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  1. #1
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    Started Riding, have pain in my butt.

    I got a Kona Lanai yesterday and rode it for about 5 miles, my butt really started to ache alot. Im not sure if i should change the saddle into something more comfortable or rest for a couple days. and let my bones get stronger.

  2. #2
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    If you're new to cycling it's not uncommon to find that your saddle is a pain in the ass. Your ass and not your saddle might well be to blame however. It's takes a little time at first for your ass to get accustomed to sitting in the saddle, and adapted to the specific forces acting on it. I'd stick with your current saddle for a while, endure the discomfort and expect it to get at least significantly better. If you don't, and just change the saddle, there's a good chance the new one will feel just as bad.

    If after "wearing it in", you're still finding it uncomfortable, then begin to think about a replacement. Ensure you've put a lot of effort into getting your bike adjusted to fit your anatomy first though, as a bad fit can and will cause various forms of discomfort.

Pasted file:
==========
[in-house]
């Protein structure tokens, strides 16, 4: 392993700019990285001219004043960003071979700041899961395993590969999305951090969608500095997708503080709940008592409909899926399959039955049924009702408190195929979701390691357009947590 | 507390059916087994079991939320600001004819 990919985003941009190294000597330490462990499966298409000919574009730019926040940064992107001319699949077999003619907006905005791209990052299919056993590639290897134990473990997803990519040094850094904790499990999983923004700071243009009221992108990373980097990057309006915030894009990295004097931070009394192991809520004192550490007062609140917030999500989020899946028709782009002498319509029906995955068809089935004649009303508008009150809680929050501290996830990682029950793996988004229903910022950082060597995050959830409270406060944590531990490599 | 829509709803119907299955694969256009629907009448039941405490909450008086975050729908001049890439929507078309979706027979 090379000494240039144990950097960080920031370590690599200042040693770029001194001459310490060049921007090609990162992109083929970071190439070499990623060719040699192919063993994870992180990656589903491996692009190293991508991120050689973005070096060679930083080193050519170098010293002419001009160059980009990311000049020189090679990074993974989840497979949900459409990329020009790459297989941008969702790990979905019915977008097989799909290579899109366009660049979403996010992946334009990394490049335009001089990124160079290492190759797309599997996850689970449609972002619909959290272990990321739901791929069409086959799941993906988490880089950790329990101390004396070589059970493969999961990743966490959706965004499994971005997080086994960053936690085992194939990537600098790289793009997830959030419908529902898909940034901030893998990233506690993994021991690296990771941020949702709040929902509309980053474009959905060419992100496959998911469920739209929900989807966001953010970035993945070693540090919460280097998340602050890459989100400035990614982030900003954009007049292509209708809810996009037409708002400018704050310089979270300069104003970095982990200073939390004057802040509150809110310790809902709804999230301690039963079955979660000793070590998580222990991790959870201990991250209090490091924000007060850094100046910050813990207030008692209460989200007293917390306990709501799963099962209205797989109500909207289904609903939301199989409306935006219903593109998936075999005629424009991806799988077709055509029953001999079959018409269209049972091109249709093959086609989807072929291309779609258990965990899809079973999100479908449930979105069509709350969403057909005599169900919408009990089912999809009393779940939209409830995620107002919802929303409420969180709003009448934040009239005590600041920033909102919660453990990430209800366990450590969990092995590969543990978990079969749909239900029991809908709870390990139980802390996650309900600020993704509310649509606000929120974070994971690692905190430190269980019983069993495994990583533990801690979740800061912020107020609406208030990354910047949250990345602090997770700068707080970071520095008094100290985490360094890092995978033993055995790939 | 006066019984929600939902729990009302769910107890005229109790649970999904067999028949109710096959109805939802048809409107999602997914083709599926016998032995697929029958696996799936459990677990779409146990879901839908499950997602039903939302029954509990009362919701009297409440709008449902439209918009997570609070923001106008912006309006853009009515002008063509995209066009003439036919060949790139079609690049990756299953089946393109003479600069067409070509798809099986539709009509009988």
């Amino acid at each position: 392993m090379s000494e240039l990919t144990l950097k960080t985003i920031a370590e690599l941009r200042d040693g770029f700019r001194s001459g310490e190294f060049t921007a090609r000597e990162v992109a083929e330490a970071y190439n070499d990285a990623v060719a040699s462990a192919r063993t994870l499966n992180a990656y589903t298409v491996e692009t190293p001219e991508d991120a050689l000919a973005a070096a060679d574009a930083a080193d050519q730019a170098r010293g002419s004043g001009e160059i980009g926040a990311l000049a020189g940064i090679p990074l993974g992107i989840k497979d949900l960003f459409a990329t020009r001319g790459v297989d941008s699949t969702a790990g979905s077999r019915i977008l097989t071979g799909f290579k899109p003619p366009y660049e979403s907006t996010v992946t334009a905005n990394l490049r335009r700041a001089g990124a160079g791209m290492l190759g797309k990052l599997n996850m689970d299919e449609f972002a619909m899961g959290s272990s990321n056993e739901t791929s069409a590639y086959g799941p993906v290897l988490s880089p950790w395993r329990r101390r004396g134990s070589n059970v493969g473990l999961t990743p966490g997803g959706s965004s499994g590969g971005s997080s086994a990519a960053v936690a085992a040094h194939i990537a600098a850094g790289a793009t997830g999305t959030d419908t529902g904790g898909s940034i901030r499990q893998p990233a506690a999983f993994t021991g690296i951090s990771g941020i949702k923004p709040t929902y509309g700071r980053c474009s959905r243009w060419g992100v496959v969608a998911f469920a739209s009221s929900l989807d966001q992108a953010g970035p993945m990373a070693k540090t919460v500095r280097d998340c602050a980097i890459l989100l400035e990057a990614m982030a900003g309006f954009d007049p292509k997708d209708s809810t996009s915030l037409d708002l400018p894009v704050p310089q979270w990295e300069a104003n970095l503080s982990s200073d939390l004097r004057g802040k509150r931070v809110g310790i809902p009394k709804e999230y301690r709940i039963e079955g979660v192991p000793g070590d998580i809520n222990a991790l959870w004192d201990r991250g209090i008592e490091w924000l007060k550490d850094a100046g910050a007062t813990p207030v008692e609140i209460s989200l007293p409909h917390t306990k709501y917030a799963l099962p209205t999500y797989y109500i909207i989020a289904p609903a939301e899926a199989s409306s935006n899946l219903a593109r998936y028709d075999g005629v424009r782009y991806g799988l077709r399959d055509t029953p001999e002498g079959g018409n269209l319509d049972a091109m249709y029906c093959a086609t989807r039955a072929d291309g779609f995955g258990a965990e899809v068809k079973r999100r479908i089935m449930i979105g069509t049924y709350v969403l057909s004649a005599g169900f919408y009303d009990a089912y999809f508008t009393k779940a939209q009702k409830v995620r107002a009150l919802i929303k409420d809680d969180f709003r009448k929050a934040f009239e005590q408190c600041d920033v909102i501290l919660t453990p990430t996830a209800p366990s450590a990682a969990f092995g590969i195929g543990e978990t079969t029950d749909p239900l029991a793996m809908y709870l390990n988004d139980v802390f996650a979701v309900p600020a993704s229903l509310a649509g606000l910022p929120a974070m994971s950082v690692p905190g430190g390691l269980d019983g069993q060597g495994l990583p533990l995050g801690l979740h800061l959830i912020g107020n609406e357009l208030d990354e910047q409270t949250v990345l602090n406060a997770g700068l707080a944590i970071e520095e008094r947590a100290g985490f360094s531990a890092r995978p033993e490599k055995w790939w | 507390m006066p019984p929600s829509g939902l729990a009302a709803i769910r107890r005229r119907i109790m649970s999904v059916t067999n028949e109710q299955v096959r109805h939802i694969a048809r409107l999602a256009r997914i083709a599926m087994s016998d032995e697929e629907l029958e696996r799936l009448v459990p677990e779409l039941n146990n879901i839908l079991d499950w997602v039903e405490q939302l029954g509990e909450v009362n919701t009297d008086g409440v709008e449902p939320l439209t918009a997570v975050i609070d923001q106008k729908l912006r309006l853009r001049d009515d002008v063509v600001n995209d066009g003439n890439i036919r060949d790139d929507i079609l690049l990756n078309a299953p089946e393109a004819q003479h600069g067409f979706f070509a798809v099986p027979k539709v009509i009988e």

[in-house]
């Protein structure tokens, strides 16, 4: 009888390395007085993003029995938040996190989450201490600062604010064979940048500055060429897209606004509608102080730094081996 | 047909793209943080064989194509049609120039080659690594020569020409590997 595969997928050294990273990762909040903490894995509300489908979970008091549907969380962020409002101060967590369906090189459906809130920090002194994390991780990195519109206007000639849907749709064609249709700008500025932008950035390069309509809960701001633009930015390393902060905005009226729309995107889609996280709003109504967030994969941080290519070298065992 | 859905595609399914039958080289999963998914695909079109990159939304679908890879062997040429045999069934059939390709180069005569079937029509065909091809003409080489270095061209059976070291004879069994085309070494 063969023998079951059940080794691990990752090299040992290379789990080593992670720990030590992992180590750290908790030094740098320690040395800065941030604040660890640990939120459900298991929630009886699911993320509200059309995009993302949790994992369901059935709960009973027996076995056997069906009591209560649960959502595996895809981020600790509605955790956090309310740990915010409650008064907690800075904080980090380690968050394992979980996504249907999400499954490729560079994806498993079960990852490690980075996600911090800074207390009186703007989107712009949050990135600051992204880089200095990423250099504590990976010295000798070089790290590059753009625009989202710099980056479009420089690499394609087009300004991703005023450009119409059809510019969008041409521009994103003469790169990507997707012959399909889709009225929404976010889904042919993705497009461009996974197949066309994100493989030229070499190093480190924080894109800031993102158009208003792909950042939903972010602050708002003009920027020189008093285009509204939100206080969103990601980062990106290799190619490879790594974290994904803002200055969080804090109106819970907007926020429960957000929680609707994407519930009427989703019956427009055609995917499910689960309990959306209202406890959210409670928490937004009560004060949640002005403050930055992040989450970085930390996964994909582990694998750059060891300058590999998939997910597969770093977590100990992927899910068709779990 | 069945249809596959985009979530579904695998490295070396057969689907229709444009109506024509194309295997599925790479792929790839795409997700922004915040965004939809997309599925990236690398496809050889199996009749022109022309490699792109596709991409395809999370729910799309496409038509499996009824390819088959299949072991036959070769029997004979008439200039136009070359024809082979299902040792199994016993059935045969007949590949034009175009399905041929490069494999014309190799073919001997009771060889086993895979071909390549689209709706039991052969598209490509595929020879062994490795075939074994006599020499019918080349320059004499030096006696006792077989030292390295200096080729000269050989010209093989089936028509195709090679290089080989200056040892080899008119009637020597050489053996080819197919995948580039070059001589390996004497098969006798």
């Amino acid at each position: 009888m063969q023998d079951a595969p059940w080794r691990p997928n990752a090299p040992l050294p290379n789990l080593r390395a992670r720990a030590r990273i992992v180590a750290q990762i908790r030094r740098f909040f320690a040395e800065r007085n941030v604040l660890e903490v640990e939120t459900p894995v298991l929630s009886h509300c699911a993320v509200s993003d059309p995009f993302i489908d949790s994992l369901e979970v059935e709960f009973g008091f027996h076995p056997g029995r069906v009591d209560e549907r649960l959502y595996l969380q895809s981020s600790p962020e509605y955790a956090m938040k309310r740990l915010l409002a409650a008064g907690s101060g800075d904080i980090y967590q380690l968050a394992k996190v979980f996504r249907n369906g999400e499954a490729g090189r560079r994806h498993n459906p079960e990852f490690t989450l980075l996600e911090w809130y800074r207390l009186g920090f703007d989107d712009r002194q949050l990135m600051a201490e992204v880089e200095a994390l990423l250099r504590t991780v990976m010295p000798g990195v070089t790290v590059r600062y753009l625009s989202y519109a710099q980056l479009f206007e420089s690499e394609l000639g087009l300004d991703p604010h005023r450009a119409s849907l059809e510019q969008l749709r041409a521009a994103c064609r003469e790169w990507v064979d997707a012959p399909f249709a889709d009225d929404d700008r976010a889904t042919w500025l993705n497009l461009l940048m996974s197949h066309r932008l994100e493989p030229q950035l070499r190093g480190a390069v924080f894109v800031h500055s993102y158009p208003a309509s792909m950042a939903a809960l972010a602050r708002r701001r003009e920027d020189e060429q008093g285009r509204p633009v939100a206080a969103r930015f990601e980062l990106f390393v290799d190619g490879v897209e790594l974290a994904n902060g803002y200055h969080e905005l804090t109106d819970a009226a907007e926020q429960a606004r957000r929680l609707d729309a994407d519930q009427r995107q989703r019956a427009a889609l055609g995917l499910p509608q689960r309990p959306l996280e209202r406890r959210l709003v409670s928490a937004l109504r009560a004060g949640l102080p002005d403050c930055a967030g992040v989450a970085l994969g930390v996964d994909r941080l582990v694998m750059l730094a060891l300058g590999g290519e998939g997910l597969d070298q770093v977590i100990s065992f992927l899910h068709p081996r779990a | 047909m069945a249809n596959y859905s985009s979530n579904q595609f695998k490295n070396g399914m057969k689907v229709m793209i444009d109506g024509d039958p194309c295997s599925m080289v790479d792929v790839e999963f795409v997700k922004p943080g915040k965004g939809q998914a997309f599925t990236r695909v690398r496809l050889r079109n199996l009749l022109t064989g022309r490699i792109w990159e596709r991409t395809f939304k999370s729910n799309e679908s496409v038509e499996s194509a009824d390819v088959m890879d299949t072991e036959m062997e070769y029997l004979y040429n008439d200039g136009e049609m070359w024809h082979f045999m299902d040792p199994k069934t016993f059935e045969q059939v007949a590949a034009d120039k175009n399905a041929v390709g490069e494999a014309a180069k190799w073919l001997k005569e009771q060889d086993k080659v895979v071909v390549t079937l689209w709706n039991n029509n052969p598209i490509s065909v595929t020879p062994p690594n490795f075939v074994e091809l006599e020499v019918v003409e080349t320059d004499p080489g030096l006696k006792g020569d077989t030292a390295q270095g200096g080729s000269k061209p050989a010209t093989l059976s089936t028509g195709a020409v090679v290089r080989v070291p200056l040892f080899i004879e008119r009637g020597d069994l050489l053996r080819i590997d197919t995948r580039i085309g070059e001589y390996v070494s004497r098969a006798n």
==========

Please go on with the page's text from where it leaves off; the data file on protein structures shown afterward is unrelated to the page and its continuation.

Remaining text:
3. #3
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    Your bike fit not being quite right could also do this. (All it takes is to be off by 5 mm.) Think the most likely fit issues to do this would be the seat being too high, or sitting too upright (ie, the bars set too high).

  4. #4
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    A few thoughts...

    Don't let all of your weight be on your butt. It's called a saddle and not a seat because you're not supposed to be completely sitting on it. Your weight should be supported a little by your butt or (sit bones,) your feet and your hands.

    You may need to be professionally fitted for the bike, or adjust the thing yourself. One option is to raise the seat & lower the bars. This will rotate you forward so more weight is on your hands. Just check out some of the online fitting videos to get a good idea of how to do this properly and remember that it's more art than science.

    Padded pants! Those lycra pants cyclists wear may look a little silly, but most of them have pads in the butts. This helps a TON. If you're not about to go around wearing something akin to a woman's pantyhose, look for mountain bike shorts. They look like normal shorts, but have the pads in the butt.

    Padded gloves! Only buy these if you adjust things so your hands are bearing more of the weight & then they start to hurt. Try on several pair, and don't overspend. Cycling stuff usually has a ******** amount of mark-up...


    Welcome to cycling! Hope this helps.